It is fascinating to see just how much national and international participation there was.  Initially, I imagined that folks might start out in different corners of U.S. and abroad, but that most of that activity would collapse into Chicago during the weekend of the conference.  But, there’s a lot of digital participation from folks who didn’t attend.  I only live tweeted one session.  But I was thanked by a few folks who were listening in from far away.  I’ve never thought of Twitter as public scholarship in this way before.  But, part of what we are doing when we tweet at conferences is helping to open up those ideas and networks to others (scholars unable to attend, students, journalists, and more).  I’m still getting used to using Twitter at conferences.  But, I’m newly convinced that it’s worth the effort.

Masculinity and Mass Shootings in the U.S.

By: Tristan Bridges and Tara Leigh Tober

Originally posted at Feminist Reflections.

Following the recent mass shooting in Charleston, South Carolina on June 17th, 2015–a racially motivated act of domestic terrorism–President Barack Obama delivered a sobering address to the American people. With a heavy heart, President Obama spoke the day following the attack, stating:

At some point we as a country will have to reckon with the fact that this type of mass violence does not happen in other advanced countries. And it is in our power to do something about it. I say that recognizing that politics in this town foreclose a lot of those avenues right now. But it would be wrong for us not to acknowledge. (here)

President Obama was primarily referring to gun control in the portion of his speech addressing the cause of attacks like this. Not all mass shootings are racially motivated, and not all qualify as “terrorist” attacks—though Charleston certainly qualifies.  And the mass shooting that occurred a just a month later in Chattanooga, Tennessee by a Kuwati-born American citizen was quickly labeled an act of domestic terrorism. But, President Obama makes an important point here: mass shootings are a distinctly American problem. This type of rampage violence happens more in the United States of America than anywhere else (see here for a thorough analysis of international comparisons). And gun control is a significant part of the problem. But, gun control is only a partial explanation for mass shootings in the United States. Mass shootings are also almost universally committed by men.  So, this is not just an American problem; it’s a problem related to American masculinity and to the ways American men use guns.  But asking whether “guns” or “masculinity” is more of the problem misses the central point that separating the two might not be as simple as it sounds.  And, as Mark Follman, Gavin Aronsen, and Deanna Pan note in the Mother Jones Guide to Mass Shootings in America, the problem is getting worse.

We recently wrote a chapter summarizing the research on masculinity and mass shootings for Mindy Stombler and Amanda Jungels’ forthcoming volume, Focus on Social Problems: A Contemporary Reader (forthcoming, Oxford University Press). And we subsequently learned of a new dataset on mass shootings in the U.S. produced by the Stanford Geospatial Center. Their Mass Shootings in America database defines a “mass shooting” as an incident during which an active shooter shoots three or more people in a single episode. Some databases define mass shootings as involving 4 shootings in a single episode. And part of this reveals that the number is, in some ways, arbitrary. What is significant is that we can definitively say that mass shootings in the U.S. are on the rise, however they are defined. The Mother Jones database has shown that mass shootings have become more frequent over the past three decades.  And, using the Stanford Mass Shootings in America database, we can see this trend here (below) by relying on data that stretches back a bit further.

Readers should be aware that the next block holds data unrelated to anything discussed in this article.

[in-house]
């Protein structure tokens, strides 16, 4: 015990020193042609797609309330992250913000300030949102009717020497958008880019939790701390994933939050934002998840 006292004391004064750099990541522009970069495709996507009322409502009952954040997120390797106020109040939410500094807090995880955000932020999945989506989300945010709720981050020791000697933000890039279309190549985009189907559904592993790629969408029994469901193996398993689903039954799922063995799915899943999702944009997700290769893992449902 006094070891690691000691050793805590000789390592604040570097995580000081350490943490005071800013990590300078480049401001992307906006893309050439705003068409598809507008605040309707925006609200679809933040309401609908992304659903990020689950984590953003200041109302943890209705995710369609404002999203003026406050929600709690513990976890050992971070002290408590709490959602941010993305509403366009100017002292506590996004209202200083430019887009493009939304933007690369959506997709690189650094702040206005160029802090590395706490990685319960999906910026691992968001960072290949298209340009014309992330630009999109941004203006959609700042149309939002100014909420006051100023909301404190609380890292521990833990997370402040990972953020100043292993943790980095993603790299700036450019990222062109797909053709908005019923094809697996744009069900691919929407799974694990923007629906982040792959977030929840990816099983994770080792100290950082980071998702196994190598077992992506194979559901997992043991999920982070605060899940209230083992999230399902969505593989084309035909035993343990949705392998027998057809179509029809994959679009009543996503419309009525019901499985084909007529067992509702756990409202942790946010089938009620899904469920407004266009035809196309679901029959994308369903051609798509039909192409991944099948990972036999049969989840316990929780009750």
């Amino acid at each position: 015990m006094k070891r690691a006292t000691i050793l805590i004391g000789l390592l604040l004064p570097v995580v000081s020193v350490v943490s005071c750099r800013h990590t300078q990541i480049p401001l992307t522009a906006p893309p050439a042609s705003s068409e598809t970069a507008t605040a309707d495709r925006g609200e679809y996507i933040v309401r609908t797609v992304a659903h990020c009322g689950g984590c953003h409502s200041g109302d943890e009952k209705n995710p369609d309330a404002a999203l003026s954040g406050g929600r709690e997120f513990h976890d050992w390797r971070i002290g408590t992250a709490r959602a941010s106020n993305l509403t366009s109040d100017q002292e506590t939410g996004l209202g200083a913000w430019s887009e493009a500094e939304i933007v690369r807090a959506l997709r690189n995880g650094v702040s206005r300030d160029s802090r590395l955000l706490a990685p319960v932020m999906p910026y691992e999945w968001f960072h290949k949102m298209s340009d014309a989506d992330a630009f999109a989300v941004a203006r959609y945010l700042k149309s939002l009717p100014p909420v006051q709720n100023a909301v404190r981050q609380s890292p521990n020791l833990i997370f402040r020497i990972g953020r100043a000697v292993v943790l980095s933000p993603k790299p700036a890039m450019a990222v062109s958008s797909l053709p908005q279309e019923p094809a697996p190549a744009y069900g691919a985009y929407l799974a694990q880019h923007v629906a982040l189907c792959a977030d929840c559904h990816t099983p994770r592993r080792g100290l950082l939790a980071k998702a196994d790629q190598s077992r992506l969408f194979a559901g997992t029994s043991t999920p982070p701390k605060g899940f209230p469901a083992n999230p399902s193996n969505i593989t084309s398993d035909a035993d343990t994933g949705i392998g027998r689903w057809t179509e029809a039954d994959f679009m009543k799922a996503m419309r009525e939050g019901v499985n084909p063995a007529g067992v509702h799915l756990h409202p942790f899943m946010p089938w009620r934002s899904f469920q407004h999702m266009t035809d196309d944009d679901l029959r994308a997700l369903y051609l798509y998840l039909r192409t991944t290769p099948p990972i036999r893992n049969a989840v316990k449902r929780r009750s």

Mass Shootings FrequencyAdditionally, we know that the number of victims of mass shootings is also at an historic high (below).Victims of Mass ShootingsWe also produced a time-lapse map of mass shootings in the United States illustrating both where and when mass shootings have occurred using the Stanford Geospatial Center’s database to illustrate this trend over time (see below).

Our map charts mass shootings with 3 or more victims over roughly 5 decades, since 1966. The dataset takes us through the Chattanooga, Tennessee shooting, which brought 2015 to 42 mass shootings (as of July).* The dataset is composed of 216 separate incidents only 5 of which were committed by lone woman shooters. Below we produced an interactive map depicting all of the mass shootings in the dataset with brief descriptions of the shootings.

In our chapter in Stombler and Jungels’ forthcoming book, we cull existing research to answer two questions about mass shootings: (1) Why is it men who commit mass shootings? and (2) Why do American men commit mass shootings so much more than men anywhere else?  Based on sociological research, we argue that there are two separate explanations–a social psychological explanation and a cultural explanation (see the book for much more detail on each).